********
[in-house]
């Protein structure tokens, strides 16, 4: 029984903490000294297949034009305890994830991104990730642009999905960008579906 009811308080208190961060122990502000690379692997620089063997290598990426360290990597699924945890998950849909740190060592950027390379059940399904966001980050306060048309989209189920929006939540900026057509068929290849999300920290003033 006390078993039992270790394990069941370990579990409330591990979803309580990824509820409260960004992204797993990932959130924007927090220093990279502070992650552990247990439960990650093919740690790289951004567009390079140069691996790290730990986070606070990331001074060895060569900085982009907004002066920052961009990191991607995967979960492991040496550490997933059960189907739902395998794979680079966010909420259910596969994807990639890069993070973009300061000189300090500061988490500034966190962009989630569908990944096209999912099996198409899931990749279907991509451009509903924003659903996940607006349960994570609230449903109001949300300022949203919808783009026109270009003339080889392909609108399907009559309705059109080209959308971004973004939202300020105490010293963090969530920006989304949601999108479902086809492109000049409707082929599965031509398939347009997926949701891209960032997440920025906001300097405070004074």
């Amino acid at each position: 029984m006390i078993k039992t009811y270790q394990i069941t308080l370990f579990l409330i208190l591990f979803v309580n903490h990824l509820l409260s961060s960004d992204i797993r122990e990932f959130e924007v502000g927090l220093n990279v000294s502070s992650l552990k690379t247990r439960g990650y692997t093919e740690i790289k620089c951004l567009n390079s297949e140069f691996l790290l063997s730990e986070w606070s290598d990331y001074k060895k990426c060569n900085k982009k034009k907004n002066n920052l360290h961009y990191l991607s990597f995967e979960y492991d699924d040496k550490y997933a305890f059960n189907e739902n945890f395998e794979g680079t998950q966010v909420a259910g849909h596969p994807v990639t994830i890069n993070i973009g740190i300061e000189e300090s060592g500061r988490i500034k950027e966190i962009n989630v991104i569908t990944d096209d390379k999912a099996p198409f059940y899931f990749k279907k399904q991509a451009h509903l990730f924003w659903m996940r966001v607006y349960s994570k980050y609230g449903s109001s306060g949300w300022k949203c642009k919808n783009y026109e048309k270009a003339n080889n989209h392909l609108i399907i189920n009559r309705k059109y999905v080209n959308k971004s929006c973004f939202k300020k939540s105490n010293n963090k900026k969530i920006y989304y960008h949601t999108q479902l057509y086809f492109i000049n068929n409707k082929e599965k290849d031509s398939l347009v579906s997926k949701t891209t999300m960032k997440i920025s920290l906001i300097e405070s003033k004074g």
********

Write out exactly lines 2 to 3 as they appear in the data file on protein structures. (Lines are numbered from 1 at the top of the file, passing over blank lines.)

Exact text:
């Protein structure tokens, strides 16, 4: 029984903490000294297949034009305890994830991104990730642009999905960008579906 009811308080208190961060122990502000690379692997620089063997290598990426360290990597699924945890998950849909740190060592950027390379059940399904966001980050306060048309989209189920929006939540900026057509068929290849999300920290003033 006390078993039992270790394990069941370990579990409330591990979803309580990824509820409260960004992204797993990932959130924007927090220093990279502070992650552990247990439960990650093919740690790289951004567009390079140069691996790290730990986070606070990331001074060895060569900085982009907004002066920052961009990191991607995967979960492991040496550490997933059960189907739902395998794979680079966010909420259910596969994807990639890069993070973009300061000189300090500061988490500034966190962009989630569908990944096209999912099996198409899931990749279907991509451009509903924003659903996940607006349960994570609230449903109001949300300022949203919808783009026109270009003339080889392909609108399907009559309705059109080209959308971004973004939202300020105490010293963090969530920006989304949601999108479902086809492109000049409707082929599965031509398939347009997926949701891209960032997440920025906001300097405070004074």
């Amino acid at each position: 029984m006390i078993k039992t009811y270790q394990i069941t308080l370990f579990l409330i208190l591990f979803v309580n903490h990824l509820l409260s961060s960004d992204i797993r122990e990932f959130e924007v502000g927090l220093n990279v000294s502070s992650l552990k690379t247990r439960g990650y692997t093919e740690i790289k620089c951004l567009n390079s297949e140069f691996l790290l063997s730990e986070w606070s290598d990331y001074k060895k990426c060569n900085k982009k034009k907004n002066n920052l360290h961009y990191l991607s990597f995967e979960y492991d699924d040496k550490y997933a305890f059960n189907e739902n945890f395998e794979g680079t998950q966010v909420a259910g849909h596969p994807v990639t994830i890069n993070i973009g740190i300061e000189e300090s060592g500061r988490i500034k950027e966190i962009n989630v991104i569908t990944d096209d390379k999912a099996p198409f059940y899931f990749k279907k399904q991509a451009h509903l990730f924003w659903m996940r966001v607006y349960s994570k980050y609230g449903s109001s306060g949300w300022k949203c642009k919808n783009y026109e048309k270009a003339n080889n989209h392909l609108i399907i189920n009559r309705k059109y999905v080209n959308k971004s929006c973004f939202k300020k939540s105490n010293n963090k900026k969530i920006y989304y960008h949601t999108q479902l057509y086809f492109i000049n068929n409707k082929e599965k290849d031509s398939l347009v579906s997926k949701t891209t999300m960032k997440i920025s920290l906001i300097e405070s003033k004074g």